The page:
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ARTS & ENTERTAINMENT

Sydney Underground Film Festival 2018

Catch Nicolas Cage at his most unhinged, a Japanese vampire flick and a doco about Flat Earthers.
By Sarah Ward
August 30, 2018
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Sydney Underground Film Festival 2018

Catch Nicolas Cage at his most unhinged, a Japanese vampire flick and a doco about Flat Earthers.
By Sarah Ward
August 30, 2018
  shares
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For the past 11 years, the Sydney Underground Film Festival has walked on the weirder, wilder side of cinema, and 2018 is no exception. In fact, with its 12th program including everything from a time-travelling New Zealand comedy to a bloody Christmas flick to Nicolas Cage at his most unhinged, this year might just be more over-the-top than ever.

Returning to Marrickville's Factory Theatre from Thursday, September 13 to Sunday, September 16, SUFF kicks off with what could just be the next great (and greatly hilarious) Kiwi effort. Mega Time Squad stars What We Do in the Shadows' Jonny Brugh, and follows a small-time crook who steals an ancient time-travel device, only to be forced to face the demonic consequences — as happens in madcap NZ movies, obviously.

Then, at the other end of the festival, get ready to go full Cage on SUFF's closing night. Sure, you've seen Nicolas Cage do plenty of strange things on screen, but Mandy dials his antics up a few notches and then some. Charting a lumberjack's quest to save his girlfriend from a creepy cult and a trio of satanic bikers, it features a vodka-swilling, revenge-seeking, angrily growling Nicolas Cage that really has to be seen to be believed. Throw in lurid visuals and an intoxicating soundtrack, and it demands to be experienced in a cinema.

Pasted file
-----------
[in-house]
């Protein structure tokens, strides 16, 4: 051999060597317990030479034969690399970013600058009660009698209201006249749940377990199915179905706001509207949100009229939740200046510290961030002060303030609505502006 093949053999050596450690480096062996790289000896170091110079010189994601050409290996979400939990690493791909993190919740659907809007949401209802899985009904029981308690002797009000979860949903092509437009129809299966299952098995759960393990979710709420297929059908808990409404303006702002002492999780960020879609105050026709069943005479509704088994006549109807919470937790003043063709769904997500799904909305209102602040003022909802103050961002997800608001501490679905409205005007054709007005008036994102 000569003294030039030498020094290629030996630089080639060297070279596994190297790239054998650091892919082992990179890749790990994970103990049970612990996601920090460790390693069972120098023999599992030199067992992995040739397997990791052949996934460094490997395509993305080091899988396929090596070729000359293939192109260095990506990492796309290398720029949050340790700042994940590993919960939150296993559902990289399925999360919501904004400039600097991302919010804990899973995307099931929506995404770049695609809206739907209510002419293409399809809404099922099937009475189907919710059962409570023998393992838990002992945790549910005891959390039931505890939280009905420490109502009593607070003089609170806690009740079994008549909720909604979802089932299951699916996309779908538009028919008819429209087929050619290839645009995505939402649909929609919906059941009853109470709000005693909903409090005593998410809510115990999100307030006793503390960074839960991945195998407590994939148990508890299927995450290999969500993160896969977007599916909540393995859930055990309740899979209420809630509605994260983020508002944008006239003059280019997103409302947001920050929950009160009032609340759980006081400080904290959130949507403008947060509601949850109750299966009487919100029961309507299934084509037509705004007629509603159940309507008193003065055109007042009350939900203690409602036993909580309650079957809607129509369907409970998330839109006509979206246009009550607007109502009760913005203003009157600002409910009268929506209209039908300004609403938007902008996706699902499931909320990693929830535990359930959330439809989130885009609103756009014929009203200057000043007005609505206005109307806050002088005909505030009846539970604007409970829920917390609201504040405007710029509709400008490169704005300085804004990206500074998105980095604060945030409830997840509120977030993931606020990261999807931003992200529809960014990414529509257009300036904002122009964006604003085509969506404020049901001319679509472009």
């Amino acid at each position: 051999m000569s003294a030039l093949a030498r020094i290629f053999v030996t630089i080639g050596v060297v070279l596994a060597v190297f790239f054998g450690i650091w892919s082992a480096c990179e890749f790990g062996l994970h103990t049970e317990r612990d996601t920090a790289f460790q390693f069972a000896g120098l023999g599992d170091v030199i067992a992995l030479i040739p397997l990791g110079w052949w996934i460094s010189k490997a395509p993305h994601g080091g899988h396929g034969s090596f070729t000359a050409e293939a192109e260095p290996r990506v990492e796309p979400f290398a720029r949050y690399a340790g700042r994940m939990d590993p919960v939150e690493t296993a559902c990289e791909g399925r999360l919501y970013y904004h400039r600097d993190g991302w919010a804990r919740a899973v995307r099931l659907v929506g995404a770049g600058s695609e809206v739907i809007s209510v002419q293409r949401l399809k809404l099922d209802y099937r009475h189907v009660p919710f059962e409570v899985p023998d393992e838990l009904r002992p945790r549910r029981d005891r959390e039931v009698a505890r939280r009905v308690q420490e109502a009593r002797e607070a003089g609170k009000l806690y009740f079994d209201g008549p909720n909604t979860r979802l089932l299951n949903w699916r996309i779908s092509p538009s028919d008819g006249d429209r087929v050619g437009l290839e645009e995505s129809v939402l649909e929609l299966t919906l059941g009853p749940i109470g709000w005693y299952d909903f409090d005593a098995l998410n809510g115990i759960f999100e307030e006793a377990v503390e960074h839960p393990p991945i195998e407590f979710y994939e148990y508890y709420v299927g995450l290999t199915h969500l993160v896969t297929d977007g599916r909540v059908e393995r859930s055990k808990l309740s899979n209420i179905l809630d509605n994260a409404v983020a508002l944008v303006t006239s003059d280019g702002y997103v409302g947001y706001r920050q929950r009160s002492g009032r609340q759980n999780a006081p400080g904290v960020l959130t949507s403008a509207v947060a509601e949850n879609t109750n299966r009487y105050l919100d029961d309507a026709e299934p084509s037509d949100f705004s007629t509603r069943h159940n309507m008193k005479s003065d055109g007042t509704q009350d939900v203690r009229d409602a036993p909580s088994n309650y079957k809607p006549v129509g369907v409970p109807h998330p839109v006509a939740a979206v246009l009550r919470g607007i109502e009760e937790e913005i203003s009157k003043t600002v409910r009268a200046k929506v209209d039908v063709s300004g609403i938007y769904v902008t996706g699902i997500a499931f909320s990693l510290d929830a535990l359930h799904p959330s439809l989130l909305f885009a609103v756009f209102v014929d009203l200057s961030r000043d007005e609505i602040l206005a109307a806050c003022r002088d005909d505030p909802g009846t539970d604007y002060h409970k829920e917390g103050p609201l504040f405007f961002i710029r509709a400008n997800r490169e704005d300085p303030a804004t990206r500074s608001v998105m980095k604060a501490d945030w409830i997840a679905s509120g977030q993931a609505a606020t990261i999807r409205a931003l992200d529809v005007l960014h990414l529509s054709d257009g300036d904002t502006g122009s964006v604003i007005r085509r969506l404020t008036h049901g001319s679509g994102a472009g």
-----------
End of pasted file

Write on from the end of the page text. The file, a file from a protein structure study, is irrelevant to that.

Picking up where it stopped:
In between SUFF's two big events sits 25 other features, 13 documentaries, four shorts programs, eight workshops and the return of the late-night cereal cartoon party, so prepare to get comfy across the festival's four-day run. Feature highlights include the Aubrey Plaza and Jemaine Clement-starring An Evening with Beverly Luff Linn, Ethan Hawke stepping behind the camera with music biopic Blaze, the violent vengeance of French effort Revenge and Sion Sono's undead extravaganza Tokyo Vampire Hotel. Or, there's also Guy Maddin's San Francisco mashup The Green Fog, stylishly sensory spaghetti western homage Let the Corpses Tan, and the hypnotic Madeline's Madeline — with the latter about a teenage acting student channelling her woes into her work, complete with a incredibly memorable lead performance.

On the documentary front, SUFF-goers can step into a varied array of subjects, including folks who believe the earth is flat, the world's first all-girl punk group, legendary exploitation filmmaker Larry Cohen and another director who has made more than 180 movies in 20 years. The list goes on, but this year's fest wouldn't be complete without the man, the myth and the enigma that is Bill Murray — or a documentary about him, more accurately, although he will be in the country later this year.

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